I Wish Cancer Would Get Cancer and Die


This is the second post I wrote about Susan’s cancer, roughly five months after the first, in October 2016. The last sentence stabs a bit, but was indeed true – up to a point. 

Having invited you all into the saga of my wife’s cancer (if you have no idea what I’m talking about, you might want to see On Colons, Cancer, and Courage), I’ve realized that I haven’t provided much by way of updates, aside from on the FNFF Facebook page, where I euphorically announced that she was “100% CANCER FREE!!”


In June I told you all that I was, after a long hiatus, back in the blogging business. Then I went silent. If you’re still with me here on FNFF, thanks so much. It really does mean a lot to me. I wasn’t blogging because I just couldn’t bring myself to do it. But now I can. So here we are.

On a sunny Friday in June I dropped my wife off at her hospital in Barcelona, because after her appointment she was headed to Budapest for the weekend on business. She called that afternoon in tears. An MRI had revealed a new tumor on her colon, where she’d had a section previously removed. The cancer was back. That was bad enough. Unfortunately, they had also discovered that the cancer had metastasized and was now creeping around in her liver. Discouraged and disappointed are words I would not use here. We were gutted. She continued on with her planned trip, and I got online. Which was a mistake.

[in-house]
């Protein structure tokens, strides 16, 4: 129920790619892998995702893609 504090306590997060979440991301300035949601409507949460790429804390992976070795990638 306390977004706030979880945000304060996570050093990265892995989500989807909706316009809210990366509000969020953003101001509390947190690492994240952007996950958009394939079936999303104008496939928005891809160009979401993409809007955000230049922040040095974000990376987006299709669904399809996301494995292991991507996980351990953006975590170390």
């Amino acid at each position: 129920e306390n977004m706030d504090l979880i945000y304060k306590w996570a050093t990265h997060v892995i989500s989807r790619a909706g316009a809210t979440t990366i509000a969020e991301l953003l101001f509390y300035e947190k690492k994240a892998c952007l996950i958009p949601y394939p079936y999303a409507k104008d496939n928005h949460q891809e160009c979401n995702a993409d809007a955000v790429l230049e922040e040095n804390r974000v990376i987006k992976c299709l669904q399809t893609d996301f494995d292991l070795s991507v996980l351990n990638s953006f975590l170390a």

“In nearly all cases, once a primary cancer has spread or metastasized to the liver there is no cure,” I read.

In colorectal cancer “involvement of the liver is associated with poor survival,” I read.

“The 5-year survival rate is about 10.7%,” I read, blurrily. I have to admit, I saw it as a death sentence. My wife was going to die. But.

Her doctors assured us that this was something they could fix. So after long batteries of tests, she went under the knife again. I sat in her hospital room, waiting. Four and a half hours later, I got the call to go down to the operating floor to meet with her surgeon, a man I’d never met.

You sit on one side of a long white wall-to-wall table in a stark white room, and you wait. There is nothing on the walls – everything in that room is an achromatic blankness, a hollow, echoing nothingness. Florescent lights thrum overhead. You sweat. You think, Put up a goddamn poster of a kitten hanging on a string that says ‘Hang in there, Baby’ for chrissakes. 

Then the surgeon comes in through a different door. The long white expanse of the table separates you. He shakes your hand and says, “The intervention went well.” Then he turns to go. You stop him, because you have, uhm, a couple of questions.